She told investigators she chose that day for the attack because “there would be many people at the mall,” the statement says.

“She said she wanted to hurt people and make them feel fear but not kill them,” the document says, explaining the attack was meant as payback for what she saw as the public’s tacit agreement with governments killing Muslims.

“She wanted news of her own attack to be published, she believed ISIS would be happy with what she had done,” it says. “She was disappointed that she failed to hurt anyone in her attack but also stated that the important thing was to try.”

Police later searched her home and found the bags with the weapons confiscated by her estranged husband, as well as a cellphone that contained propaganda videos and a handwritten will in which Dughmosh asked to be granted martyrdom, the statement says.

Dughmosh previously underwent a psychological assessment and was deemed fit to stand trial.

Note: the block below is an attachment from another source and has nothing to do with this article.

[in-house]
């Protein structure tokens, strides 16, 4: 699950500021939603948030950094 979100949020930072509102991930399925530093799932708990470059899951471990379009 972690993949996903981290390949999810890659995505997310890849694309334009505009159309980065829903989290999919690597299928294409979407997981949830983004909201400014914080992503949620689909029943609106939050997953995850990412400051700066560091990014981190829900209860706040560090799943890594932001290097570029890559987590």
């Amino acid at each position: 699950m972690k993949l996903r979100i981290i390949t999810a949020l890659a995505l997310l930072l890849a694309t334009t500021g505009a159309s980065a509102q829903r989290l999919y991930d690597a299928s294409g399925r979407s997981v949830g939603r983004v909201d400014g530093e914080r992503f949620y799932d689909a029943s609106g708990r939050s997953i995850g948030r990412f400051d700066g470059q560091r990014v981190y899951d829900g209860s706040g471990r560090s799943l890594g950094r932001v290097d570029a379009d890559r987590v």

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List of Tourist Attractions Open Now in Ottawa

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With Ontario now in Step 3 of 2021 three-step plan for reopening, museums and other indoor attractions are allowed to reopen with capacity limited to not exceed 50 per cent capacity indoors and 75 per cent capacity outdoors.

Here is a list of Ottawa attractions you can visit starting July 16th.

Do remember to wear masks and buy tickets in advance.

Parliament Hill

Parliament’s Centre Block and Peace Tower are closed for renovation.

You can join for tours of the Senate of Canada Building (2 Rideau Street), House of Commons at West Block (111 Wellington Street) on Parliament Hill, and East Block at East Block (111 Wellington Street) on Parliament Hill.

When: Grounds open; guided tours of Parliament are suspended through the summer of 2021.
Where: 111 Wellington Street, Downtown Ottawa

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Ottawa performer leapfrogs from gymnastics to Broadway to TV

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A new AppleTV+ series set in a magical town that’s stuck in a neverending 1940s musical includes a pair of Ottawa siblings in the cast.